“Just an hour?” Damien had asked. “So, no time for Musso and Frank?”
Levi had laughed shortly with a false gaiety. “I work in retail. I have to combine my half hour lunch with my two fifteen minute breaks to make an hour-long lunch.”
“Hmmm,” Damien had said. “How about our old spot then?”
“The Snow White Café?”
Levi was faintly reassured by the fond grin that appeared on Damien’s face.
“Yeah,” Damien had said. But Levi knew Barry was working on the boulevard. It would feel so disrespectful if he brought Damien, for a second tuime, to that same cubbyhole of a restaurant he and Barry used to go to.
“Um. . .how about that burger place at the Roosevelt?” Levi had suggested. And Damien had agreed—sure, no difference to him—and they had walked down through Grauman’s courtyard from Levi’s store, down the boulevard, and across the street to the Roosevelt. Awkwardly. Levi’s tongue, his mind so fearful that this lunch would end with a break-up speech as desert (“It’s not you. It’s your mind.”) found forming words impossible. And noticing Damien’s like nervousness. . .
Glancing at Damien—handsome, loving, so sweet Damien—he thought he would will himself to die if Damien broke things off with him. No one, Levi thought, could ever, ever be more wonderful.
And so, once they were seated and menus placed before them by a waiter who told them he’d be back with their drinks in a moment, he had done it. Levi had blurted out, with a speed and nervousness that tried to sound playful but sounded woefully needy, “Are we still on our first date?”
Damien parroted the question. “Are we still on our first date?”
Levi held his face as stolid as possible, but he could feel the inevitable pain burning in his eyes, knowing he had just torn the figurative bandage off what was sure to be a ghastly wound.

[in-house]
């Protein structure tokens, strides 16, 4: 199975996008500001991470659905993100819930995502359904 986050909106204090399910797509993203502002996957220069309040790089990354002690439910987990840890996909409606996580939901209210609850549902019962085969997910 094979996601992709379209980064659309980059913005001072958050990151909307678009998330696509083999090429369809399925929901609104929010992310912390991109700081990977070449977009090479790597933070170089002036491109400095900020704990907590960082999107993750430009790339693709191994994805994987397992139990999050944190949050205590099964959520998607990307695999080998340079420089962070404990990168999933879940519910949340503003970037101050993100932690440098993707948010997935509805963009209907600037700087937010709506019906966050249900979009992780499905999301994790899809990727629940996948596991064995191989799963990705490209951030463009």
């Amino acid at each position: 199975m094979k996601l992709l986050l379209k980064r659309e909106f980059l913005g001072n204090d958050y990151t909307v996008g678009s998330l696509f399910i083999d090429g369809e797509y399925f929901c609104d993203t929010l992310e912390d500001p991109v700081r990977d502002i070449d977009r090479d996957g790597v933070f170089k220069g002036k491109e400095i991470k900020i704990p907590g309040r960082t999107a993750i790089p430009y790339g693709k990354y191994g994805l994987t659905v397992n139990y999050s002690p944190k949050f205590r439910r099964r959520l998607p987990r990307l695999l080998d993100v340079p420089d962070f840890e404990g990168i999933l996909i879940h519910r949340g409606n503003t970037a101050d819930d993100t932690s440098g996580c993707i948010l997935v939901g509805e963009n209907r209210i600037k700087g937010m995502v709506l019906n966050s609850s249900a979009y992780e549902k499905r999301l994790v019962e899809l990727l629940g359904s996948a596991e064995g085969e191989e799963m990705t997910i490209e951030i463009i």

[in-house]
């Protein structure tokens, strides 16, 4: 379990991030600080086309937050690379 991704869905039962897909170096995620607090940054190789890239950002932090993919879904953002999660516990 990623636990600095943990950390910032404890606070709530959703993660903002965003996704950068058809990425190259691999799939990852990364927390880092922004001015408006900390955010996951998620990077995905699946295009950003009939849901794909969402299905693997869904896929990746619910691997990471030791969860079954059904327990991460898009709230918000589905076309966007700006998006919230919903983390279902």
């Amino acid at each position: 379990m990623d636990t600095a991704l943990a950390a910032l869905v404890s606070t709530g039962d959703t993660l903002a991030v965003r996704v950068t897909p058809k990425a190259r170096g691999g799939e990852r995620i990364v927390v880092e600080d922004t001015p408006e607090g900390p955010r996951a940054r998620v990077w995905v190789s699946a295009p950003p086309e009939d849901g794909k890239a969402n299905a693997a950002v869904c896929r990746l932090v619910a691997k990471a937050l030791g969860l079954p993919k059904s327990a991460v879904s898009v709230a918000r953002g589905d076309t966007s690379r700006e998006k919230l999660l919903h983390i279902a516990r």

Like a bullet wound. . .
Damien edged closer to him in their leather booth. “Are you nervous about—”
“About you breaking up with me.”
“No,” Damien said. “No, no, no.” His eyes scanned Levi’s face; Levi feared he was sizing him up. “Yes, he’s crazy,” he imagined Damien thinking.
“You silly monkey,” Damien said, taking one of Levi’s hands in the brace of both of his.
Silly monkey. The words made Levi laugh so suddenly, he thought he would cry. Happy, so happy that he had been wrong. And sad because his mind was spinning in a way other’s minds didn’t.
“Where did you get that idea?” Damien asked, almost reprovingly. Gently.
“I just got paranoid. I’m sorry. That’s not like me. But I felt bad about not going with you last night and I. . . Look, I know you’re a moral, upright person. But in my mind, when I get crazy like that—paranoid? I get nervous someone is going to try toi take you away from me and—”
Damien burst out laughing with such a deep chuckle that nearby tables tossed glances their way.
“I assure you, no one I was out with last night—” He laughed again. “No, Levi. No. You had no competition.” He smiled with his eyes, smiled at Levi, and said, “No one can compete against you. We are still on that first date.”
“The first, wonderful date.”
Damien squeezed his hand.
“No end in sight,” Damien told him. “So I hope that reassures you.”
“Good. Because I have two things you and I need to talk about. And know that nothing changes between us, no matter what I’m about to say.”
“Damien. . .not to soujnd like a southern belle, but my head is literally spinning. From paranoia to calm and happy to paranoia to—”